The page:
He decides not to tell anyone his first name, and he’s not sure whether it bothers him or not that no one asks. Not even Daud.
Not that he expected Daud to ask. He doesn’t really expect Daud to ask him anything other than, “Are you sure you can handle this?” and “Did you get the job done?” and he’s relieved that the answer to both questions is a definite, “Yes.”
It’s not that he doesn’t like his first name. It’s…okay, he supposes. Larabie. A solid name, his granddad’s, maybe a little old-fashioned but Jenkins kind of likes that. His granddad was Morley soldier who fathered seven kids after getting his leg and one of his testicles blown off in the war. If you’re going to be named after an old relative, that’s definitely the one you want.
But Larabie is what his mother called him. His father. His older sisters, and his baby brother, and he doesn’t HAVE a mother or a father or sisters or a brother anymore, so no, Jenkins doesn’t want to be Larabie anymore, he doesn’t want to be Larabie at all.
There wasn’t much left, after the fire. He found a little iron locket, one that belonged to his mother, and his brother Milo’s glasses. The rest was ash, or unsalvageable.
And it’s better, being Jenkins. Larabie was a soft, stupid kid. Larabie would’ve balked at killing, and Jenkins…doesn’t. Not anymore. Not after Daud yelled at them for twenty minutes about the appropriate use of sleeping poison. Larabie was scared of pain but Jenkins just grits his teeth through the worst of the tattoos, and Larabie’s dreams were haunted by fire and Jenkins…
Jenkins doesn’t dream. Not anymore.
No one asks his name, and he tells himself he’s relieved.
He’s on the roof when Eli finds him. The kid’s still getting used to his powers and he overshoots a lot, and even though it’s been years Jenkins still remembers what that was like. How terrifying it was when it was new, and how exhilarating. He grins in spite of himself, and offers the kid his flask.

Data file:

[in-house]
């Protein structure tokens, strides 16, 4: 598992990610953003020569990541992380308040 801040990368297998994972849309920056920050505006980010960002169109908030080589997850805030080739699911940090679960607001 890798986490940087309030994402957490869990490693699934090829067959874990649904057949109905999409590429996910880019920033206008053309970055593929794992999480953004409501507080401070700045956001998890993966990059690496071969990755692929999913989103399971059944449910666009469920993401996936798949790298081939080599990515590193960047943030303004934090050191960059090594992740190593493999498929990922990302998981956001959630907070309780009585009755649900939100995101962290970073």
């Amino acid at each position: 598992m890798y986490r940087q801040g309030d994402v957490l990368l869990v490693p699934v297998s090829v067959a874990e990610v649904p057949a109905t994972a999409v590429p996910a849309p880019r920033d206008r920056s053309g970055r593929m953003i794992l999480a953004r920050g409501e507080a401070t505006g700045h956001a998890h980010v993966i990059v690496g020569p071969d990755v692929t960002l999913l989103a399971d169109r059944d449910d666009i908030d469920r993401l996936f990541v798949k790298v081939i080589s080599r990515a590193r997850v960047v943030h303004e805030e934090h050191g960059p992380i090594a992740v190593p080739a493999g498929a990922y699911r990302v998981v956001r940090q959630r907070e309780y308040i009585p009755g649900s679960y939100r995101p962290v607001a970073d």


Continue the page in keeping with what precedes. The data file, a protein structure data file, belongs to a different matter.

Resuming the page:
“I just got Smith’s story,” Eli says, after he takes a sip and hands the flask back. “So that just leaves you.”
Jenkins tilts his head back. Cloudy night. Muddy stars. “Heh,” he says. “Good luck with that.”
Eli flops down next to him. “Not even your first name?”
And Jenkins blinks, because that’s not…that’s not a thing anyone asks. Not anymore. And he’s not planning to answer, but he remembers how lost Eli looked when they found him in that Rudshore apartment, the way Eli thanked him, later, for making him take a few mementos along, and so instead of a quip he just leans back on his hands and says, “Larabie,” and the name feels rusty and strange in his mouth.
“Huh,” Eli says after a moment. “You know, it suits you.”
“If you tell anyone,” Jenkins says, “I’ll cut your throat. I mean it.”
“Yeah, yeah, yeah,” Eli says, clearly not taking him seriously in the least, and they lean against each other and watch the clouds until it gets too cold to stay outside.